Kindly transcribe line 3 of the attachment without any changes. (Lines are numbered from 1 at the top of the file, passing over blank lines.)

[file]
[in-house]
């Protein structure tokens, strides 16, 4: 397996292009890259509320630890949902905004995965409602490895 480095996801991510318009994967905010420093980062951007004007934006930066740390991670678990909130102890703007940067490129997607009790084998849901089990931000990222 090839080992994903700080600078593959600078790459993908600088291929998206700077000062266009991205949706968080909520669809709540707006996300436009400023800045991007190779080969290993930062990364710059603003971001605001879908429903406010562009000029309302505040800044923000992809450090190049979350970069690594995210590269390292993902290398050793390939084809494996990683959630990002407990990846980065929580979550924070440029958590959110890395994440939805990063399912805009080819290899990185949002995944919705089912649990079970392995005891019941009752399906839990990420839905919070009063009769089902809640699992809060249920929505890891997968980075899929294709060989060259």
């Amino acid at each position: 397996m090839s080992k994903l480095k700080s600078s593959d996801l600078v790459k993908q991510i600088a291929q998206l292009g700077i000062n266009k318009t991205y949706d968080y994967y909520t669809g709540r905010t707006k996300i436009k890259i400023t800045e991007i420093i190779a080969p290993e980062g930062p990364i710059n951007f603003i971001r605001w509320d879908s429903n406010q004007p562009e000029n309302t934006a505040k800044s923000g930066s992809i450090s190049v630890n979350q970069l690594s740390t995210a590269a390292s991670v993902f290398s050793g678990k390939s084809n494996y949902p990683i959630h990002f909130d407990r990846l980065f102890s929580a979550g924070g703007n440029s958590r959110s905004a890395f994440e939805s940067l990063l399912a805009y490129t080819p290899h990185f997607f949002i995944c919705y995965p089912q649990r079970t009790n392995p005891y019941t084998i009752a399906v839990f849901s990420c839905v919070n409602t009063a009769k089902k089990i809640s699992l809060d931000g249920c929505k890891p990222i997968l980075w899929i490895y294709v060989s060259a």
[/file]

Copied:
């Amino acid at each position: 397996m090839s080992k994903l480095k700080s600078s593959d996801l600078v790459k993908q991510i600088a291929q998206l292009g700077i000062n266009k318009t991205y949706d968080y994967y909520t669809g709540r905010t707006k996300i436009k890259i400023t800045e991007i420093i190779a080969p290993e980062g930062p990364i710059n951007f603003i971001r605001w509320d879908s429903n406010q004007p562009e000029n309302t934006a505040k800044s923000g930066s992809i450090s190049v630890n979350q970069l690594s740390t995210a590269a390292s991670v993902f290398s050793g678990k390939s084809n494996y949902p990683i959630h990002f909130d407990r990846l980065f102890s929580a979550g924070g703007n440029s958590r959110s905004a890395f994440e939805s940067l990063l399912a805009y490129t080819p290899h990185f997607f949002i995944c919705y995965p089912q649990r079970t009790n392995p005891y019941t084998i009752a399906v839990f849901s990420c839905v919070n409602t009063a009769k089902k089990i809640s699992l809060d931000g249920c929505k890891p990222i997968l980075w899929i490895y294709v060989s060259a």